New York

Edward Epstein

Spectrum Gallery

At the Spectrum Gallery, Edward Epstein’s first New York showing of paintings and prints is a refreshing alternative contrast to the purist rigors and often narrowing terms of the minimalists’ thinking. His luxuriantly colored and painstakingly drawn mandalas offer a multiplicity of visual experiences.

The show includes works from the past two years, done in New York and Spain, and reflects an increasing maturity gained during this period. Source, one of the first round paintings (1965), relies on matte colors and clean edges, which define successive layers of flat planes. However, the central radiating, predominantly red image seems to vibrate at its phosphorescent rim, as dark blue “rays” arc outward behind it. The unbroken, uninflected character of the tondo shape draws the eye inward, toward an often cellular or solar nucleus, from which intricate petal, orb, or flame-like forms are generated. In Sunflower, one of the most austere and mysteriously attractive canvases, the black center disc eclipses a gold corona of pointed petals, which spiral outward through gradations of yellows, russets, and browns, finally blackened at the circumference. A smaller, silk-screened version of the painting is an elegant translation into the print medium. Arcana, also done in Spain, uses the same gradual haloed effect. Here, a wine-red center of splitting cells crackles onto cobalt blue shell-shaped petals which deepen to a midnight obscurity nearing the outer edge. The overall effect is an eerie one—as if one were witnessing the birth of a nebula.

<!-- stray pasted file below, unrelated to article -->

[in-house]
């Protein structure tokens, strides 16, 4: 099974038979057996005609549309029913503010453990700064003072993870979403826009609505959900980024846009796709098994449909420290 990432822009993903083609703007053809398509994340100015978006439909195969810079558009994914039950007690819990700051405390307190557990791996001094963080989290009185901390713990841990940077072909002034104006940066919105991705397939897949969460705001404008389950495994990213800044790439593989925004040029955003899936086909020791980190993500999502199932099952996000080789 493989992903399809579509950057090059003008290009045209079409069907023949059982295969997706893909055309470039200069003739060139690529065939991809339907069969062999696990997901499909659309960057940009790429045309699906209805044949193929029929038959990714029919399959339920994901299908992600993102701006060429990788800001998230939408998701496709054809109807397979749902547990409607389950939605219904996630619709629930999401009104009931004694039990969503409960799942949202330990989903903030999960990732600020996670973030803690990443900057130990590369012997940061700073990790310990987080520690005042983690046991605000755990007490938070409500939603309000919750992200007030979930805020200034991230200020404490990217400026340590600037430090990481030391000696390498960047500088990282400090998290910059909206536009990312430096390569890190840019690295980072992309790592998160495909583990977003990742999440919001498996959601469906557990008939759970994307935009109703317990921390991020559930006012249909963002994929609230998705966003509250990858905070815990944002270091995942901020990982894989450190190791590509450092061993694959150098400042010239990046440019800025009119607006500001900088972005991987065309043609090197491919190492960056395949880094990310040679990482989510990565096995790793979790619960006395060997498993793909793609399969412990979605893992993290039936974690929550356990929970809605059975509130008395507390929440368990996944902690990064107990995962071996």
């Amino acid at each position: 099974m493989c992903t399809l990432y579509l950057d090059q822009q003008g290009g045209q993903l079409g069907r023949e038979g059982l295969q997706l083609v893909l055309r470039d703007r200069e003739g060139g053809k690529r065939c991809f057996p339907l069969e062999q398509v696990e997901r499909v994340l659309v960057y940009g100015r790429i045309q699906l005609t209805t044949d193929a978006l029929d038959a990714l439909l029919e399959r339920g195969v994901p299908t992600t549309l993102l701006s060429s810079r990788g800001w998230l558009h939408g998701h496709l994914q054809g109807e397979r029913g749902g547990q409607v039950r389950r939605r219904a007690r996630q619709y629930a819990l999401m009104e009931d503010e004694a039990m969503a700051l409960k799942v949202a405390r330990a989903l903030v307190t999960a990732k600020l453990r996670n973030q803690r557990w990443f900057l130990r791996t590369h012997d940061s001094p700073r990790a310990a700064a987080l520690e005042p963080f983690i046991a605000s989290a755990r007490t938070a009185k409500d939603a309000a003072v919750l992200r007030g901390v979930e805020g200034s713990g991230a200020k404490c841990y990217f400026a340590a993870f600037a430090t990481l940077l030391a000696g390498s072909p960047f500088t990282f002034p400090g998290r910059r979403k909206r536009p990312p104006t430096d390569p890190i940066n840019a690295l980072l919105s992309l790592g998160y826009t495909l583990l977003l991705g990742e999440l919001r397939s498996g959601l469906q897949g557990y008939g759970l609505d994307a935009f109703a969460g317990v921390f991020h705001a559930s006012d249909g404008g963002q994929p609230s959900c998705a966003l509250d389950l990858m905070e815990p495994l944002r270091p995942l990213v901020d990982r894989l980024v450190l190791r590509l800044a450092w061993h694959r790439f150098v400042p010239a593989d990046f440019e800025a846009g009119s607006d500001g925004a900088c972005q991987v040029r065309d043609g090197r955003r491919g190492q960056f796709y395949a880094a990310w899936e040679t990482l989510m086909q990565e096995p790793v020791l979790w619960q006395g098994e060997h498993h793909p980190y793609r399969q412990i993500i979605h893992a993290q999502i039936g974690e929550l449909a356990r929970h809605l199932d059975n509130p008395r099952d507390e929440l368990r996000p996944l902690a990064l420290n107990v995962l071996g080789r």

Nacimiento de Una Estrella, like Arcana, is painted in enamel on hoard. With its busy brightness and the earthy gaiety of its yellows, oranges, and reds, it is certainly the most inherently “Spanish” in character; yet it is also perhaps the most vulnerably decorative of the works shown. This seems to be a result of the shiny surfaces and harder edges created by the use of the enamel, offering more resistance to the eye than the absorbent depths obtained with oil on canvas. The prints, with their feathery, radial images, play upon multiple harmonies of color, and are best seen in groups, where each field reflects against, or complements the neighboring hues.

But to describe the formal aspects of this type of painting does not do it much justice. It both requires and elicits a meditative approach, a looking into and beyond the purely visual patterns. As the forms begin to unfold or pulsate, the paintings’ inner dimensions evolve along with the viewer’s perceptions of them. The depth to which one may go in contemplating these works depends, therefore, as much on the dimensions of one’s own mind and its responses, as on those of the paintings. In this sense, the canvases become almost “magical mirrors,” reflecting and absorbing, eluding and responding to the exercise of vision. Yet their most powerful effects seem to reside somewhere between their visual impact and an intellectual apprehension of them.

Since the first round paintings, Epstein has developed more luminous, studied, and subtle, jewel-like effects with color and light. He seems to be making a new departure with the rectangular, more “scenic” or thematic work, Memorial, but it is difficult to say where this tentative step will lead him. One hopes that he will not completely abandon his fruitful researches into the round shape and its implications.

Emily Wasserman